Siddhartha, an Indian vegetarian restaurant, is a jeans-and-sweater place, the kind to visit when your budget is at a low ebb and your mood is adventuresome.
Be prepared for a no-frills operation in which you pick up your own food at the counter and eat it with plastic utensils in a brightly lit room whose furnishings lie somewhere between austere and shabby.
On the other hand, you can anticipate some very good Indian cooking, and at a painless price: Two people can eat well here for less than $10. In fact, Siddhartha's food -- particularly the fried appetizers and curries -- is even better than when we evaluated it several years ago, and business seems far more brisk.
The bargain of bargains these days is the $4.50 buffet. On a recent visit it consisted of a beautifully spiced curry of black-eyed peas, potatoes, green pepper and eggplant; a gentle combination of spinach and lentils that made a good foil for the curry; onion fritters in which the onion was sweet and still a little crisp; admirable spinach-lentil fritters, and an excellent pulao, a rice dish flavored with nuts, peas, turmeric and other spices.
The samosa appetizers are very good -- big, puffy, filled with spicy vegetables and wrapped in an excellent flaky crust, without excess oil. Another good appetizer is batada wada, bits of tart, delightfully flavored mashed potato fried in a thin coating of chickpea flour.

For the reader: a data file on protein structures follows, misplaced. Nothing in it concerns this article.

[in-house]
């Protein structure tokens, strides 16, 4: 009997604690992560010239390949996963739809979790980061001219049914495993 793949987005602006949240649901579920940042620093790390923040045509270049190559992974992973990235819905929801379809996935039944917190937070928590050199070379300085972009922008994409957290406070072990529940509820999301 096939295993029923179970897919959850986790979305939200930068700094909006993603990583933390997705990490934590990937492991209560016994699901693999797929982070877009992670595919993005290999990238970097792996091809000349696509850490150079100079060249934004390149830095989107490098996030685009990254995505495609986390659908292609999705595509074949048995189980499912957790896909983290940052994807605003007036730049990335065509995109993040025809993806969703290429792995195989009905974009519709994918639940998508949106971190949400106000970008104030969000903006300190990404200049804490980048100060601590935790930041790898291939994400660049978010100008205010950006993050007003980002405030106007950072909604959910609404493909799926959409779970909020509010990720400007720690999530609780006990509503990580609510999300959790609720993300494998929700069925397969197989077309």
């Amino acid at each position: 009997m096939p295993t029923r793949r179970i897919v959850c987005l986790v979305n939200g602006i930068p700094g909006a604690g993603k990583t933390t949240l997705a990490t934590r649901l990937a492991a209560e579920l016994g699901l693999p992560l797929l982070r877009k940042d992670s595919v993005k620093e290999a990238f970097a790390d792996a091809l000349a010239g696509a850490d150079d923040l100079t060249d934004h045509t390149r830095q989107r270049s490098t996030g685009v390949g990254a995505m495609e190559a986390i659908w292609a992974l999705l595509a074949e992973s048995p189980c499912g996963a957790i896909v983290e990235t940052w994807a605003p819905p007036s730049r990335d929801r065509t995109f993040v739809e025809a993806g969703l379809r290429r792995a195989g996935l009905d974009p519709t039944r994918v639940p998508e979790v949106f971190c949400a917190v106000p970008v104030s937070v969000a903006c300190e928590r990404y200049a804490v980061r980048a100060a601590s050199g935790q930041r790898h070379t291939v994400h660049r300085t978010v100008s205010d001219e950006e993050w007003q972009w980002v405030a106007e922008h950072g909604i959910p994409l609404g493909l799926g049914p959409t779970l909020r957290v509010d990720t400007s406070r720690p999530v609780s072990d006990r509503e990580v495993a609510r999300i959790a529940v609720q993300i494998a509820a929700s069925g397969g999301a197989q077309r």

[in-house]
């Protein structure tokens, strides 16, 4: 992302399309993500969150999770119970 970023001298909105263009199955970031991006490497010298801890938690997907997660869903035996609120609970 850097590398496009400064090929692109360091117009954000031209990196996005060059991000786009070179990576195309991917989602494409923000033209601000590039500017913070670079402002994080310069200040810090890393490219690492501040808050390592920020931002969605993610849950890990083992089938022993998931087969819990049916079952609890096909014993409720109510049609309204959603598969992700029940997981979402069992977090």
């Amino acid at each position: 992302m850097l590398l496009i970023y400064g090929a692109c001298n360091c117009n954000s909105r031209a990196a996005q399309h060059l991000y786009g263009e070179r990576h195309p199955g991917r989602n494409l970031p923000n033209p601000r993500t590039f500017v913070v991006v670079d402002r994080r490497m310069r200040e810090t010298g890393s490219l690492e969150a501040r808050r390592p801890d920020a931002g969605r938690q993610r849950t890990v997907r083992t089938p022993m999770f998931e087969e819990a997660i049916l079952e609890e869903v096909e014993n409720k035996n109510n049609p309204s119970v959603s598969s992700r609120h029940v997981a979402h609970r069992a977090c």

Bhel poori is a potato-onion appetizer that's spicy, tart and a little sweet, and has a texture reminiscent of Rice Krispies. These and other fried appetizers are all the more remarkable in view of the fact that they're made in advance and kept warm. Given the rapid turnover, however, there usually isn't time for them to get soggy or stale.
One item that just can't stand up to sitting long is poori, the fried Indian bread, so it's no surprise that Siddhartha's version is oily and heavy. But paratha, the baked whole wheat bread, is excellent, nicely chewy and just a little crisp at the bottom.
Perhaps the best dishes in the house are the dossas -- paper-thin, crepe-like pancakes made of a fermented rice and lentil batter that are rolled into thin tubes about a foot long. They come plain (sada dossa), filled with onion (uttapam) and, best of all, with a curried onion-potato filling (masala dossa). These fragile pancakes are marvels of delicacy, faintly crackly around the edges, a bit chewy near the center, and with a fascinating, slightly sourish flavor all their own.
To wash things down there are a couple of dynamite Indian drinks. The sweet, smooth masala milk, irresistible enough to convert even those who don't drink milk, is flavored with almond, pistachio and cardamom. Those who just can't be converted should aim for mango lassi, a wonderful mixture of yogurt and mango.
Experiment with the dozen or so desserts, made in-house. Try the sohan halwa if they have it, a crisp combination of milk, flour, oil and almonds. Or kulfi, the Indian ice cream, or coconut barfi, a white fudge with nuts.